New Zealand’s judiciary is independent and not elected. The Chief Justice and judges are appointed by the Governor-General. Lawyers who have held a practising certificate for at least seven years are eligible to be appointed as judges.
Courts of General Jurisdiction
New Zealand has four courts of general jurisdiction and these deal with criminal and civil matters. Criminal matters are offences that result in imprisonment or other penalties. Civil matters usually involve disputes, such as a breach of contract, defamation or claims for damages.
This is the highest court in New Zealand and it hears appeals in both civil and criminal cases. The Supreme Court’s role is to determine the law on issues of particular public or legal significance.
Court of Appeal
As its name suggests, the Court of Appeal hears civil and criminal appeals from the High Court, the District Court and the Employment Court. It determines the law of New Zealand and resolves conflicting court decisions.
The High Court is made up of the Chief Judge of the High Court and 39 other judges based in Auckland, Wellington and Christchurch. These judges travel on a circuit to 14 centres from Whangarei to Invercargill. The High Court deals with major crimes and the more significant civil claims. It also hears appeals from lower courts and tribunals.
New Zealand currently has 66 District Courts throughout the country which deal with a wide range of civil and criminal matters. Serious crimes can be transferred from the District Court to a High Court for trial.
In addition to the four courts of general jurisdiction, there are a number of specialist courts.
The Employment Court deals with labour relations.
Family Courts deal with matters such as custody, parental access, divorce, adoption, protection orders and the care and protection of children.
Youth Courts deal with offences committed by young people (older than 13 but younger than 17).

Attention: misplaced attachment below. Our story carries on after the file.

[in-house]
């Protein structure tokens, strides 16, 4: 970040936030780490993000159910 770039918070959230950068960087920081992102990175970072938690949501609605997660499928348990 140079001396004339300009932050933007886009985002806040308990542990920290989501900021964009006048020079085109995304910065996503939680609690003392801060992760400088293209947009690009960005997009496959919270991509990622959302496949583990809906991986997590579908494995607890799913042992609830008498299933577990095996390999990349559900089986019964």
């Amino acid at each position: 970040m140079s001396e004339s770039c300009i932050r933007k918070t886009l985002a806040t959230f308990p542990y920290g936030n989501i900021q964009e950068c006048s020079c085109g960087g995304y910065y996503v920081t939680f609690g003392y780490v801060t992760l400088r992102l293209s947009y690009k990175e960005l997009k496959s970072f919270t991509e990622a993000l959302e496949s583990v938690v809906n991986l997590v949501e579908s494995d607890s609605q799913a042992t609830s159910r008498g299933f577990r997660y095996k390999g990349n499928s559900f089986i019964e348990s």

The Maori Land Court and Maori Appellate Court deal with matters relating to Maori land.
The Environment Court deals with resource management, planning and development matters.
There are more than 100 tribunals, authorities, boards and committees. These deal with a wide range of disputes involving issues such as censorship, taxation, tenancy and employment. Some of the better known ones are the Employment, Disputes, Tenancy and Treaty of Waitangi Tribunals.
Justices of the Peace
Justices of the Peace (JPs) are appointed by the Governor-General on the recommendation of the Minister of Justice. There are about 10,000 JPs in New Zealand and they are involved in a number of matters within the community and the courts. In the District Court, suitably trained Justices of the Peace carry out functions such as adjudicating minor criminal and traffic charges. In the community JPs witness documents such as statutory declarations, wills and insurance claims. They can also grant search warrants. JPs are listed in the Yellow Pages under ‘Justices of the Peace’.
Juries in New Zealand are selected at random from the Electoral Roll. If you are enrolled as an elector and aged between 20 and 65, you may be selected to perform this important service. On most occasions, you will be asked to hear a criminal case.
You can ask to be excused from jury service if you have a good reason, such as undue hardship, personal beliefs, permanent disability or if you have served on a jury within the last two years.
Getting legal help
If you need legal help, there are two types of lawyers who can help you. Barristers deal with court work; solicitors do other legal work that does not require them to represent their clients in court. Most lawyers are qualified as both but choose one or the other.
Lawyers must treat everything you tell them as confidential, they must provide independent advice and they must use their skill for your benefit. Most people will use a lawyer to:
- provide advice on legal rights
- check legal documents
- assist with immigration applications
- provide conveyancing services for purchasing properties and businesses
- prepare rental and lease agreements
- draft wills
- undertake divorce proceedings
- arrange redress in cases of fraud or misrepresentation
- provide representation in cases involving the Police.
- Lawyers are listed in the Yellow Pages under both ‘Lawyers’ and ‘Barristers & Solicitors’. Their fees vary widely. It is always advisable to ask about fees before commissioning any legal work.
Free legal help
Legal aid is available only for matters that you cannot resolve without a lawyer acting for you in court, or to help you settle a matter out of court. You cannot get legal aid for divorce, or if you only want to talk to a lawyer. The aid is subject to numerous restrictions and may have to be paid back at a later date. Information on legal aid is available from Citizens Advice Bureaux and Community Law Centres, District Courts and other agencies.
Office of the Ombudsman
In New Zealand, the Office of the Ombudsman is an independent agency. Its main function is to assist people with requests for official information, and complaints about local and central government agencies. There is no fee for making a complaint or an application to the Ombudsman.